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The Negative Multiplier Effect of The Nigerian Health Sector

Dec 12, 2017 | Uncategorized | 0 comments


Life is the most precious of all assets.  Till this moment, accountants still find it herculean to estimate the value of life in monetary terms. As obvious and explicit as this may sound, the paradox of value as explained by Adams Smith in his book is still very functional. The paradox of value basically means that we humans tend to spend money on less essential commodities such as diamond while the most essential of all commodities, air, is free.

This very paradox is applicable to the Nigerian valuation of life, and the reason why policies made are “specifically useful” in solving only current situations and leaving a puzzle in the long run. Hence, we are made worse off.

We know the number of loved ones we’ve lost as a result of the “mal-using” Police Reports, doctors ask for. We also know that this has caused the life of innocent ones, especially those that were involved/victims of robbery, kidnapping, etc.

Let’s consider two important questions here:

How justifiable is the report from police before treatment?

If life is the most precious asset, why do we engage and stay euphoric on policies that diminish its value?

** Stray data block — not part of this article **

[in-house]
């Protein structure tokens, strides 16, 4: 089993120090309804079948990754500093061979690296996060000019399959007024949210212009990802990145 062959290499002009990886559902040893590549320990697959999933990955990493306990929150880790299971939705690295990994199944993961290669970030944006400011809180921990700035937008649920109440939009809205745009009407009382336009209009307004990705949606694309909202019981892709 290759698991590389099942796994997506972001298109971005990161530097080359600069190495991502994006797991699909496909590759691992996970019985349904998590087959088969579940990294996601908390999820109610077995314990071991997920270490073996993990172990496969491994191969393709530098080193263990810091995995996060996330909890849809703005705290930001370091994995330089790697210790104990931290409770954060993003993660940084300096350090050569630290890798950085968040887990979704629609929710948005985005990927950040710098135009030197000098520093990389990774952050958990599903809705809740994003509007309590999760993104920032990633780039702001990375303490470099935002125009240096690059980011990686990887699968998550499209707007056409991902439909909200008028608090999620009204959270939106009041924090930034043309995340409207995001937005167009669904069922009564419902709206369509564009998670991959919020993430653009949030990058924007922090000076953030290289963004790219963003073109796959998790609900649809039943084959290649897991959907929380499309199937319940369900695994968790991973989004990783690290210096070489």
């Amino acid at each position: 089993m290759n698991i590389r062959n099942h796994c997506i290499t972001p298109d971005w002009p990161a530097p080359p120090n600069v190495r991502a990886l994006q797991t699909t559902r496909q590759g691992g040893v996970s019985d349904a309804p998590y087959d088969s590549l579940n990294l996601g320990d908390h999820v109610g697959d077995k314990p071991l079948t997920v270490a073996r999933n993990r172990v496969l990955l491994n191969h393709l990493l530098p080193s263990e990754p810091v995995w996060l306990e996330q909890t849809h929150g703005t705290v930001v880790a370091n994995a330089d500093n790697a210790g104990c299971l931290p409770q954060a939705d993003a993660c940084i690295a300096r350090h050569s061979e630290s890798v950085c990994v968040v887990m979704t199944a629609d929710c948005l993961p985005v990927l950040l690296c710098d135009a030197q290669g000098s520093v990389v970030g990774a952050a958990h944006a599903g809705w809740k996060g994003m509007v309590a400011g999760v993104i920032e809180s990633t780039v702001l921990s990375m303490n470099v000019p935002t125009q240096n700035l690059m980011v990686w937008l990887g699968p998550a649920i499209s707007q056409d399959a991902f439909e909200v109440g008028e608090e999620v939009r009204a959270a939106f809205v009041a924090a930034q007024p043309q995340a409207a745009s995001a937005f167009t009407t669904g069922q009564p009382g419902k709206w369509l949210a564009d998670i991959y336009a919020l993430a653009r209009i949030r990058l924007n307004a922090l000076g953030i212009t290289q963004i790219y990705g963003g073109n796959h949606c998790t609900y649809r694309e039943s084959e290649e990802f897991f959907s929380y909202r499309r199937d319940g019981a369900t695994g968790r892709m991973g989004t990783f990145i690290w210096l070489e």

There are “r” possible ways of getting out of “n” farrago of problems. We know that while permuting (theory of permutation), the condition for a proper permutation is that n≥r, but the Nigerian policies are recommending a unitary “r”; an aberration.

There are many ways of doing things and achieving a better result.

You cannot refuse to treat somebody because you think he/she might be a thief, a kidnapper, a miscreant, or whatever. No, you just can’t because you’re not sure.

I wish to proffer some solutions to this problem, which if implemented, a positive multiplier becomes imminent. These include:

  1. A new health plan should be designed to mandate hospitals to create small prison yards and employ strict and experienced officials such as the Police, Army, etc to control that section.
  2. Grant subsidy to hospitals in their start-up stage while those in their rapid growth stage should be left to function without subsidy.
  3. Casualties of this very case are to be treated at the hospital prison yards and would be emancipated after necessary conviction must have occurred.


Okolinta, Sampson Ifeanyi

Department of Economics,

Imo State University.

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